With more and more employers researching prospective hires on the Internet and social media in particular, there’s been a lot of discussion about the potential for risqué or unflattering content to damage jobseekers’ chances. And many people (including myself) are inclined to say “too bad” -- is someone chooses to put those compromising pictures or statements up in a public forum, then they just have to live with the consequences. But what about more subtle (and less rational) forms of discrimination?
Employers do indeed discriminate on the basis of things like religious affiliation, according to a new study from Carnegie Mellon University, which found significant disadvantages for jobseekers whose profiles indicated that they were Muslim, compared to jobseekers whose profiles indicated that they were Christian.
The study, titled “An Experiment in Hiring Discrimination via Online Social Networks,” tested response from more than 4,000 U.S. employers to fictitious job applicants who shared information about their faith in social media profiles and posts. To control for more reflexive discrimination based on appearance, the researchers made sure the fictitious Muslim candidate had an American-sounding name and Caucasian profile photo.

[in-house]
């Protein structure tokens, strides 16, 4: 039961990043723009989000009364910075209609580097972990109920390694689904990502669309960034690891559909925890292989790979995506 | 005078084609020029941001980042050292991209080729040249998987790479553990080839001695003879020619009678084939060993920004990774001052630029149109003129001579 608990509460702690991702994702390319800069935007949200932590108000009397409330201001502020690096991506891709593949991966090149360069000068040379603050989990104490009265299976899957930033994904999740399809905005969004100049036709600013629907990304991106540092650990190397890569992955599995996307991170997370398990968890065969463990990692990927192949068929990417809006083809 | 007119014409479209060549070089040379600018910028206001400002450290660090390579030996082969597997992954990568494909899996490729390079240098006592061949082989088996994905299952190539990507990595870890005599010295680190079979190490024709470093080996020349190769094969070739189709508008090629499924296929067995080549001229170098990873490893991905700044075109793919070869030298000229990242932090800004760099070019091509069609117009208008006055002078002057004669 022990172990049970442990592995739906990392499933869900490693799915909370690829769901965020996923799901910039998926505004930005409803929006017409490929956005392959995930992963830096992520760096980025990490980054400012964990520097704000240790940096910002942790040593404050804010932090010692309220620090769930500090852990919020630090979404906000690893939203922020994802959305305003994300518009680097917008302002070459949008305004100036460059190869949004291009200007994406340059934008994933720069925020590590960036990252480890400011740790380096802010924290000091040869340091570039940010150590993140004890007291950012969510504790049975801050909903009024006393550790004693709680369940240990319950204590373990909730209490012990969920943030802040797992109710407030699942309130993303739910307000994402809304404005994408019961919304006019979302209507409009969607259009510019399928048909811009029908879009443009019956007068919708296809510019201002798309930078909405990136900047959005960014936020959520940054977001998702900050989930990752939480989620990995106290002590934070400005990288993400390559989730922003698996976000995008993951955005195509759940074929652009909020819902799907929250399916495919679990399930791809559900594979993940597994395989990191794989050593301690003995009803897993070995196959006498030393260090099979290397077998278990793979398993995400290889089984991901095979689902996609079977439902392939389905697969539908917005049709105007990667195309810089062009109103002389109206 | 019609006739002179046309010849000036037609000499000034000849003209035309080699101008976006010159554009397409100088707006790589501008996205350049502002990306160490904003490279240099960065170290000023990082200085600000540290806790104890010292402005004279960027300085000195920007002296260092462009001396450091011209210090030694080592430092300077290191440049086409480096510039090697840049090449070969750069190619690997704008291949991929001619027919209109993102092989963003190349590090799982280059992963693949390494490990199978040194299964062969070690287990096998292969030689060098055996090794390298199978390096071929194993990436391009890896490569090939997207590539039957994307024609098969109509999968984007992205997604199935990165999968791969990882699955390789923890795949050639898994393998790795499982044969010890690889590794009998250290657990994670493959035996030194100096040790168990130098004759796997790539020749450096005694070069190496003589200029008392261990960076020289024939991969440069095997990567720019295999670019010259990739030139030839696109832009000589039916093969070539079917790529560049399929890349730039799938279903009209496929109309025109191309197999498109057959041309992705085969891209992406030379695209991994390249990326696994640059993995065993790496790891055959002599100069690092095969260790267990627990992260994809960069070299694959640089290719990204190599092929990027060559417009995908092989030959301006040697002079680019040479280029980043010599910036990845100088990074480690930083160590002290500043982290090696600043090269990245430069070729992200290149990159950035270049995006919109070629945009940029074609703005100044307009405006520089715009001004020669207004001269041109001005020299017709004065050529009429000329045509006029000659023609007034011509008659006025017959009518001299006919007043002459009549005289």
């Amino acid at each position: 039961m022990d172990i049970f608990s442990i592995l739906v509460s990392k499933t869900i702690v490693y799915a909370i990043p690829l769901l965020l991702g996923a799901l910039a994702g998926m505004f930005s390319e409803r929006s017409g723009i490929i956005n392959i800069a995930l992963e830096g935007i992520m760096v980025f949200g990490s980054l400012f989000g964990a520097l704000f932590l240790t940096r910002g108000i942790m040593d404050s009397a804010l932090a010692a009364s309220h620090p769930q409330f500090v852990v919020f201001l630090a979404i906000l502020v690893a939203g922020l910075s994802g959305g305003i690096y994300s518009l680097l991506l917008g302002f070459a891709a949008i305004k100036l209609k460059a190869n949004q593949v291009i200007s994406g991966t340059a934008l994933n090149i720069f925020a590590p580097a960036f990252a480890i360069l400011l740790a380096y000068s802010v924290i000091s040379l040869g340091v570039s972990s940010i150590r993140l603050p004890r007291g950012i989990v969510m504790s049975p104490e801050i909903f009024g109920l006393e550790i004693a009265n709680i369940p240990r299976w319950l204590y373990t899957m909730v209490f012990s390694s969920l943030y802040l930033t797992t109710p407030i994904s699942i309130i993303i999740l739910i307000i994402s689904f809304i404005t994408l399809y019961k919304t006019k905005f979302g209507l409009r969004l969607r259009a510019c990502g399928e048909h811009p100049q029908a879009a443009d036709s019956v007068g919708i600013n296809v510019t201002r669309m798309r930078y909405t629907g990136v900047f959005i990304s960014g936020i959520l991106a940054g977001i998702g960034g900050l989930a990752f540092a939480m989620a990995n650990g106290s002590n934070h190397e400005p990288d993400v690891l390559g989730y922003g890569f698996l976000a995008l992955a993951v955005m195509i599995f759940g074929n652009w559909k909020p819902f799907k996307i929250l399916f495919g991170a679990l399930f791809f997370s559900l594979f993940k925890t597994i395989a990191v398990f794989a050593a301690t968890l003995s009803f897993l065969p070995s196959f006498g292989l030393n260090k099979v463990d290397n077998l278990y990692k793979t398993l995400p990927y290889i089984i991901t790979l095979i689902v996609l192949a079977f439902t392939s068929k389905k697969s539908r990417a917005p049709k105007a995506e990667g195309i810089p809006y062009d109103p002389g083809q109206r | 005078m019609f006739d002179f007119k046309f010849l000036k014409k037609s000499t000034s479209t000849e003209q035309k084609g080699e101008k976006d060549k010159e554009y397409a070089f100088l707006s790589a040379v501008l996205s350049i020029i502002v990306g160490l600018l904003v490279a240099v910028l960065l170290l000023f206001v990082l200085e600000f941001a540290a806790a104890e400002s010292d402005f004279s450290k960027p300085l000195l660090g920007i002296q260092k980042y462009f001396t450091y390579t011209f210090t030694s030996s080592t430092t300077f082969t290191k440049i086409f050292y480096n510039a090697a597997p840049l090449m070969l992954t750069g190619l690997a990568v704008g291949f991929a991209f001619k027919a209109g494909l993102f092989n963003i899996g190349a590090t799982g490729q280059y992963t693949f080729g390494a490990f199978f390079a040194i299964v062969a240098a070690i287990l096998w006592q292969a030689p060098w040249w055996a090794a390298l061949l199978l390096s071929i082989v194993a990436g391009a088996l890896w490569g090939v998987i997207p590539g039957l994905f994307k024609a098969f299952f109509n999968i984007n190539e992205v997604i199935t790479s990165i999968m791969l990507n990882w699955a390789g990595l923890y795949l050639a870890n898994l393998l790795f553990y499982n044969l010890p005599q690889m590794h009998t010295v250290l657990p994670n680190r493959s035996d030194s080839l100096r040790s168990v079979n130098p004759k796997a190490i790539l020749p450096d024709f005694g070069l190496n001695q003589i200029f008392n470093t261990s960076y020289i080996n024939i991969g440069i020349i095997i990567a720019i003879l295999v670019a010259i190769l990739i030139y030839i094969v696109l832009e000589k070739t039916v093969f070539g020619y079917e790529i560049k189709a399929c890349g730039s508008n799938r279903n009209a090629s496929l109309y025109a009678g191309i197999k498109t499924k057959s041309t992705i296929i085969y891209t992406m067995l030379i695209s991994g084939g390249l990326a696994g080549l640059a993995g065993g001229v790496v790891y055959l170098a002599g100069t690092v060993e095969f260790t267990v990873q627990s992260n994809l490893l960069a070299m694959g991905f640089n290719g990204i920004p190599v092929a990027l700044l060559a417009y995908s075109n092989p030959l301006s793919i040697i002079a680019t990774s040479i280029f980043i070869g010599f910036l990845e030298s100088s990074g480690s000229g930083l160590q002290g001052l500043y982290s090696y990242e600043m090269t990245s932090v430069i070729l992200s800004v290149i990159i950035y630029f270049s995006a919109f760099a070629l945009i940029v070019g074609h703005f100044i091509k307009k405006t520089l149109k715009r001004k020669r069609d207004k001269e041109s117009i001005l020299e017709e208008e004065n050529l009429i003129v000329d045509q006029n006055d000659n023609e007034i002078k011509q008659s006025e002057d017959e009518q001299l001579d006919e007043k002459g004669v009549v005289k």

The study found that applicants whose profiles suggested they were Muslim got fewer callbacks than their Christian counterparts. Since the social media hints were the only area of difference between the applicants, it is reasonable to conclude that employers were searching for information on the applicants and judging them (consciously or unconsciously) on that basis. The disparity was most pronounced in conservative parts of the country, where Christian applicants got callbacks 17% of the time, versus just 2% for Muslim applicants.
On the other hand, a similar experiment conducted with fictitious gay and straight applicants found no significant discrimination on the basis of sexuality, even in more conservative parts of the country.